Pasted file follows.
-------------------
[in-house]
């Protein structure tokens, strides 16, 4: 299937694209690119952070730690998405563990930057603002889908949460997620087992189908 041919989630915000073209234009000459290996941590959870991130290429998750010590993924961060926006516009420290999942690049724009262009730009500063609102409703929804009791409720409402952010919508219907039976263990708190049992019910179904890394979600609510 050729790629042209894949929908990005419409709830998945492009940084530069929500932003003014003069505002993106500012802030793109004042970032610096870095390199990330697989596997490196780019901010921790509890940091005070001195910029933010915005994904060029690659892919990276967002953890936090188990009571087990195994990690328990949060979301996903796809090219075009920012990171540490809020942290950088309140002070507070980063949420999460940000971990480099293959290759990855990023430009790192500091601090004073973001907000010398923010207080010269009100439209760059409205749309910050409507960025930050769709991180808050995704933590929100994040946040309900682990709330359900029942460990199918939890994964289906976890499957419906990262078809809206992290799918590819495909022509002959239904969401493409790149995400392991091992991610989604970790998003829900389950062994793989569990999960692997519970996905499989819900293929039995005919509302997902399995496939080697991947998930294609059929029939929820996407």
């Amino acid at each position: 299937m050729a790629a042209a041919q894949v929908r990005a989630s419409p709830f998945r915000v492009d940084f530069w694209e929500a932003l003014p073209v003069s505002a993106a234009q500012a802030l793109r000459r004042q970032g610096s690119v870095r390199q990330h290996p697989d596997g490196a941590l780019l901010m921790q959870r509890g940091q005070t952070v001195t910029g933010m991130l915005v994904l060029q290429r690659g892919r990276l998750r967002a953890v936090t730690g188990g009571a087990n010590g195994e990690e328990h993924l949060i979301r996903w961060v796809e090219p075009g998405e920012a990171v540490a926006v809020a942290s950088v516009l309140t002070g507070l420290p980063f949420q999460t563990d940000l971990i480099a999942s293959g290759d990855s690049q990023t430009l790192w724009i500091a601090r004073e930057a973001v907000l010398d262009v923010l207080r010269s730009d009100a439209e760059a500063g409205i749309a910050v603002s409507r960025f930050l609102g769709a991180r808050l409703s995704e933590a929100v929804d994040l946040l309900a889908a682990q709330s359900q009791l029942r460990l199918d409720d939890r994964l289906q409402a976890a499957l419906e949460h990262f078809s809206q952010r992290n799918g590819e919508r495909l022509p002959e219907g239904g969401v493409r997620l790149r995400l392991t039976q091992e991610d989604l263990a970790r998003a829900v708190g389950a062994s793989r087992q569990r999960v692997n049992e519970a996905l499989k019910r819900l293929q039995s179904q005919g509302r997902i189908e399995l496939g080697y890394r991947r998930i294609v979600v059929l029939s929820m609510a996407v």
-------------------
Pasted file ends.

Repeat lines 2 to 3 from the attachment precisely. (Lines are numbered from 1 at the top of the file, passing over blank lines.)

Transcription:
């Protein structure tokens, strides 16, 4: 299937694209690119952070730690998405563990930057603002889908949460997620087992189908 041919989630915000073209234009000459290996941590959870991130290429998750010590993924961060926006516009420290999942690049724009262009730009500063609102409703929804009791409720409402952010919508219907039976263990708190049992019910179904890394979600609510 050729790629042209894949929908990005419409709830998945492009940084530069929500932003003014003069505002993106500012802030793109004042970032610096870095390199990330697989596997490196780019901010921790509890940091005070001195910029933010915005994904060029690659892919990276967002953890936090188990009571087990195994990690328990949060979301996903796809090219075009920012990171540490809020942290950088309140002070507070980063949420999460940000971990480099293959290759990855990023430009790192500091601090004073973001907000010398923010207080010269009100439209760059409205749309910050409507960025930050769709991180808050995704933590929100994040946040309900682990709330359900029942460990199918939890994964289906976890499957419906990262078809809206992290799918590819495909022509002959239904969401493409790149995400392991091992991610989604970790998003829900389950062994793989569990999960692997519970996905499989819900293929039995005919509302997902399995496939080697991947998930294609059929029939929820996407």
């Amino acid at each position: 299937m050729a790629a042209a041919q894949v929908r990005a989630s419409p709830f998945r915000v492009d940084f530069w694209e929500a932003l003014p073209v003069s505002a993106a234009q500012a802030l793109r000459r004042q970032g610096s690119v870095r390199q990330h290996p697989d596997g490196a941590l780019l901010m921790q959870r509890g940091q005070t952070v001195t910029g933010m991130l915005v994904l060029q290429r690659g892919r990276l998750r967002a953890v936090t730690g188990g009571a087990n010590g195994e990690e328990h993924l949060i979301r996903w961060v796809e090219p075009g998405e920012a990171v540490a926006v809020a942290s950088v516009l309140t002070g507070l420290p980063f949420q999460t563990d940000l971990i480099a999942s293959g290759d990855s690049q990023t430009l790192w724009i500091a601090r004073e930057a973001v907000l010398d262009v923010l207080r010269s730009d009100a439209e760059a500063g409205i749309a910050v603002s409507r960025f930050l609102g769709a991180r808050l409703s995704e933590a929100v929804d994040l946040l309900a889908a682990q709330s359900q009791l029942r460990l199918d409720d939890r994964l289906q409402a976890a499957l419906e949460h990262f078809s809206q952010r992290n799918g590819e919508r495909l022509p002959e219907g239904g969401v493409r997620l790149r995400l392991t039976q091992e991610d989604l263990a970790r998003a829900v708190g389950a062994s793989r087992q569990r999960v692997n049992e519970a996905l499989k019910r819900l293929q039995s179904q005919g509302r997902i189908e399995l496939g080697y890394r991947r998930i294609v979600v059929l029939s929820m609510a996407v």